With very rare exceptions, workers were on time, professional, and eager to help in any way they could. But different workers had different takeaways. One worker humorously compared the process of fielding attendees through the massive Friday registration lines to his second job as a Brooklyn bar bouncer; another noted how the position, which on top of compensation also provides free registration, made her attendance possible. Money is a tough subject for most graduate students, and this job gave many of us the opportunity to attend a conference that would have been financially out of our reach otherwise. Similarly, some workers were from MA programs, others toiling toward a PhD; some were interested in an academic track, others in public history, still others in K–12 education. As we learned how to participate in such a huge professional gathering, networking with each other was tremendously helpful. And the free T-shirts were also a pretty good bonus.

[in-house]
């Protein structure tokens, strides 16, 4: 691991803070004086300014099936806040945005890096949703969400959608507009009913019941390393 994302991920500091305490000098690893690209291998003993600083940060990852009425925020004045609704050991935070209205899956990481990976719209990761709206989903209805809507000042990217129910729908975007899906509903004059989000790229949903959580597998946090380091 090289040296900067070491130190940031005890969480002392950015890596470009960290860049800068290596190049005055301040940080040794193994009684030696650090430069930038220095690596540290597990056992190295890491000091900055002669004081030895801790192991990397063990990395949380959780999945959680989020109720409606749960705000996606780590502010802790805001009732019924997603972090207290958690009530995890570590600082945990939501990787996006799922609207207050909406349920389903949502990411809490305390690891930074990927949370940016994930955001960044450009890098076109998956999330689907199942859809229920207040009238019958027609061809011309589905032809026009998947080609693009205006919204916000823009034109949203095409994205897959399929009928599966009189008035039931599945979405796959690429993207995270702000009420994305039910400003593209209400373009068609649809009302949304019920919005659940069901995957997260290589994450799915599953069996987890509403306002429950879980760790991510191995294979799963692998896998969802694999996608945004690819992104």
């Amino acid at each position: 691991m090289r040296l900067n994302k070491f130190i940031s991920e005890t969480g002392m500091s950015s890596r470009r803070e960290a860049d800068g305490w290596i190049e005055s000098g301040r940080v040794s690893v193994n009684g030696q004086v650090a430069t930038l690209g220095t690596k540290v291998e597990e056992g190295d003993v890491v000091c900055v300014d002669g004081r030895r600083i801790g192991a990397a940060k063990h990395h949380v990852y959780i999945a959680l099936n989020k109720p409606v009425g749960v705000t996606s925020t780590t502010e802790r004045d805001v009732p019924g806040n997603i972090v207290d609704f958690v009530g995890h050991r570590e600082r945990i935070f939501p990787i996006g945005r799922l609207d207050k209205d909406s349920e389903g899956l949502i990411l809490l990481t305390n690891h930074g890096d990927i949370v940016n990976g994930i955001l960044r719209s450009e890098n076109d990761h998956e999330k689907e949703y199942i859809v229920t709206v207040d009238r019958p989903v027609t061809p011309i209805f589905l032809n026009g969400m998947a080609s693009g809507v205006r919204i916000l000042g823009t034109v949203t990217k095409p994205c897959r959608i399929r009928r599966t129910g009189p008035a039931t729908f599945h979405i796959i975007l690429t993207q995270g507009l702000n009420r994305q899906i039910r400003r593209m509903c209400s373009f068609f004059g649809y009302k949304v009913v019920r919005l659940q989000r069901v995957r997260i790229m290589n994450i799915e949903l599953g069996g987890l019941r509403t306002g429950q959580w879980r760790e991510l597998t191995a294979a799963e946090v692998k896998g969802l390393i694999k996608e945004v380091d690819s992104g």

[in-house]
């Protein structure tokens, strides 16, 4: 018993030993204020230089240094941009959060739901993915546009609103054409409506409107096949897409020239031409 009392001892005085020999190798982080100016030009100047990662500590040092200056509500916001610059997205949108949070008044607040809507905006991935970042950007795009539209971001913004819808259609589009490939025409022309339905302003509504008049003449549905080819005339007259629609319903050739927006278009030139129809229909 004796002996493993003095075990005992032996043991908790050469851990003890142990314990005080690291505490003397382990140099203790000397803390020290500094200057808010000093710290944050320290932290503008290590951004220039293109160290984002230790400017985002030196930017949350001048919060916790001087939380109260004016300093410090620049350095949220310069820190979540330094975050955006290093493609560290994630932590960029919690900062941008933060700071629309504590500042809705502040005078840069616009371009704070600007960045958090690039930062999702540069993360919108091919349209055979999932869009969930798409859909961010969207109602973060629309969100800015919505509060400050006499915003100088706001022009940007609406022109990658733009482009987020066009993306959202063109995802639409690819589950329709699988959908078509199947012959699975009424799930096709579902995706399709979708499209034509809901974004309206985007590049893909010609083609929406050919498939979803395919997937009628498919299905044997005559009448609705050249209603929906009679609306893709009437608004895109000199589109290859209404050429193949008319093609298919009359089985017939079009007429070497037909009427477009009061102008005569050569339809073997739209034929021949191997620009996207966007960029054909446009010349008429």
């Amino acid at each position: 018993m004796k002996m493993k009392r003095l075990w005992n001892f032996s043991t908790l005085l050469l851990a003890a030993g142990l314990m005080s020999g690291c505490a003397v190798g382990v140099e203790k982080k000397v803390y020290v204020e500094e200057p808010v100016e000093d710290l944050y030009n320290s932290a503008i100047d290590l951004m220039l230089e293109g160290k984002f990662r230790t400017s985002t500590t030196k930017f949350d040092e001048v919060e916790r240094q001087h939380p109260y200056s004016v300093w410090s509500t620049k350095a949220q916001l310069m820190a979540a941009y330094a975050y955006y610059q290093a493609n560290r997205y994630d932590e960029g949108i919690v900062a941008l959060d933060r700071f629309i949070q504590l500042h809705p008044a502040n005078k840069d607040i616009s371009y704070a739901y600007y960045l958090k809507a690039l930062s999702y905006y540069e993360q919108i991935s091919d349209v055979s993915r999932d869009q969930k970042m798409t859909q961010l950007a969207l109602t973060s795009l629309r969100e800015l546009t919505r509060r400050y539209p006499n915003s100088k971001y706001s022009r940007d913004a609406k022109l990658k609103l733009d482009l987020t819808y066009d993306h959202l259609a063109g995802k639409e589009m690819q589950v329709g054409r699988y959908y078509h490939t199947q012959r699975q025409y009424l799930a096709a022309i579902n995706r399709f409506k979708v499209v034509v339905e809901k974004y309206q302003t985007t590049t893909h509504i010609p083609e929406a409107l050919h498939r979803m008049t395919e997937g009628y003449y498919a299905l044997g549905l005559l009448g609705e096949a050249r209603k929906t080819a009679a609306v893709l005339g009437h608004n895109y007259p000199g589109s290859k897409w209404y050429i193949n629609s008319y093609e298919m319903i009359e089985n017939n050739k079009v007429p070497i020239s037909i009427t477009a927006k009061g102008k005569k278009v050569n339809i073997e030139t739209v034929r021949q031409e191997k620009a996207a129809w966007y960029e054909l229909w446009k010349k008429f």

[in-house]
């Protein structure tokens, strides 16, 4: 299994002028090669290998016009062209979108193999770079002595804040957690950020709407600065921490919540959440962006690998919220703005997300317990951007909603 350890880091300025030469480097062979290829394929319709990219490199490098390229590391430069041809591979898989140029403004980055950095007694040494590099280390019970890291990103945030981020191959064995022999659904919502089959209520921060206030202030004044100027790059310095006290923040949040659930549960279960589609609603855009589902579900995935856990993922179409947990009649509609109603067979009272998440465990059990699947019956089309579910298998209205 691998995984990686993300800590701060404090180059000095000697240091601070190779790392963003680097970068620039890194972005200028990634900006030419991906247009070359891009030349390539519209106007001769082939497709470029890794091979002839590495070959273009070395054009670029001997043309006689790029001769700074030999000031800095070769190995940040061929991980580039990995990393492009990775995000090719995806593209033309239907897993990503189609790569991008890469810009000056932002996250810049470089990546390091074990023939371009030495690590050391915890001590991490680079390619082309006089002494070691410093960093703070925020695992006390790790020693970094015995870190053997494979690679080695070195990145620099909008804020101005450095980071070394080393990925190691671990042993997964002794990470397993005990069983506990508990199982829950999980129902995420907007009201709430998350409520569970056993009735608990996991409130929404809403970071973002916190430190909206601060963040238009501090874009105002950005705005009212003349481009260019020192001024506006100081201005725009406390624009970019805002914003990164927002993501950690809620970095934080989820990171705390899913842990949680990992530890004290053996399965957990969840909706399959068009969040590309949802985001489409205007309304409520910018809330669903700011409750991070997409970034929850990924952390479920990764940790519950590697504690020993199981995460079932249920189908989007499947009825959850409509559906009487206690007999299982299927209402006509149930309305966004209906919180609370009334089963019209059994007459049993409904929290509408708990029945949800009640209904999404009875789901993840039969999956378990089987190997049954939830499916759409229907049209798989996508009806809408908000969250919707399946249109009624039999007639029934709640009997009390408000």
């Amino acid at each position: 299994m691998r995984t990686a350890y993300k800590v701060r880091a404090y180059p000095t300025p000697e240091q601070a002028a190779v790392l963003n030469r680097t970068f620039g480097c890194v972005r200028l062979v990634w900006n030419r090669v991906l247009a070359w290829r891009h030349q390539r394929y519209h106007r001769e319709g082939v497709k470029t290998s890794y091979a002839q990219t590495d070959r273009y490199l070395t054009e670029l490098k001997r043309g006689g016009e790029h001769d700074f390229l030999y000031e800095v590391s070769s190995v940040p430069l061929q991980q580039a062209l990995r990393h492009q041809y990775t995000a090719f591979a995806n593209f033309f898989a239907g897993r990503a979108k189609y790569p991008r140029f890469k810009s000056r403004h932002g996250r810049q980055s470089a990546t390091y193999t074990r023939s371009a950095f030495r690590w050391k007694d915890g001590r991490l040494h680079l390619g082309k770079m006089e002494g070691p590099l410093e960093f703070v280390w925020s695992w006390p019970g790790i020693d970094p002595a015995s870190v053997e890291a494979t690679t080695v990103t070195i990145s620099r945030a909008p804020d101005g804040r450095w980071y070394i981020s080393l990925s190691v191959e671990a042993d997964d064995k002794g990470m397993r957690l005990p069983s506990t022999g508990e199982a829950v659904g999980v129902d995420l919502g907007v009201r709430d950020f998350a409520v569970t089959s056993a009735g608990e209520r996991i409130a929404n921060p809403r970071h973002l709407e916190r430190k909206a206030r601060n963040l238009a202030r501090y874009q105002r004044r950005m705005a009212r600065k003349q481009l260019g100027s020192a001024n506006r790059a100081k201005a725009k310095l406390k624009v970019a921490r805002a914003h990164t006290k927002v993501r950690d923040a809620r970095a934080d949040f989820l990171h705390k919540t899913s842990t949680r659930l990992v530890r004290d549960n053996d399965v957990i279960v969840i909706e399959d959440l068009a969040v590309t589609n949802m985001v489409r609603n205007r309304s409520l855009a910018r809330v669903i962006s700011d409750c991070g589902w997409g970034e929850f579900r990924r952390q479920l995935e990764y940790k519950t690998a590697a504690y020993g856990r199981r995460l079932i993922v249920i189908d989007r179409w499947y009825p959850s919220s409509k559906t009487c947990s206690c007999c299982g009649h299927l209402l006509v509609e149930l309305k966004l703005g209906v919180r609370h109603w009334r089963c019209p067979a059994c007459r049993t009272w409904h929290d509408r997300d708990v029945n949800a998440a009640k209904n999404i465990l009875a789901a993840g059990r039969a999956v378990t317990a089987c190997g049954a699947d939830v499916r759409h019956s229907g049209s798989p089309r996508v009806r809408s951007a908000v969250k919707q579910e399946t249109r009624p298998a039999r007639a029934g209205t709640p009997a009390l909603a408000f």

Outside the Meeting Hotels: Behind the Scenes with the AHA Tours
First, a confession: I’ve been known to grumble while dodging through tourist-heavy areas of New York City, which includes the stretch of 34th Street between Herald Square and the Graduate Center of the City University of New York, where I attend classes. Whether I am running late for class or musing over a meeting with my adviser, when yet another tourist blocks my path while angling to squeeze the entire Empire State Building into her selfie, I tend to put my head down and my elbows out. Despite all my grousing and muttering, however, I secretly love to host out-of-town friends and colleagues, and I suspect many other New Yorkers do too. It’s a splendid excuse to visit new places and break out of one’s own little orbit of school, work, and home.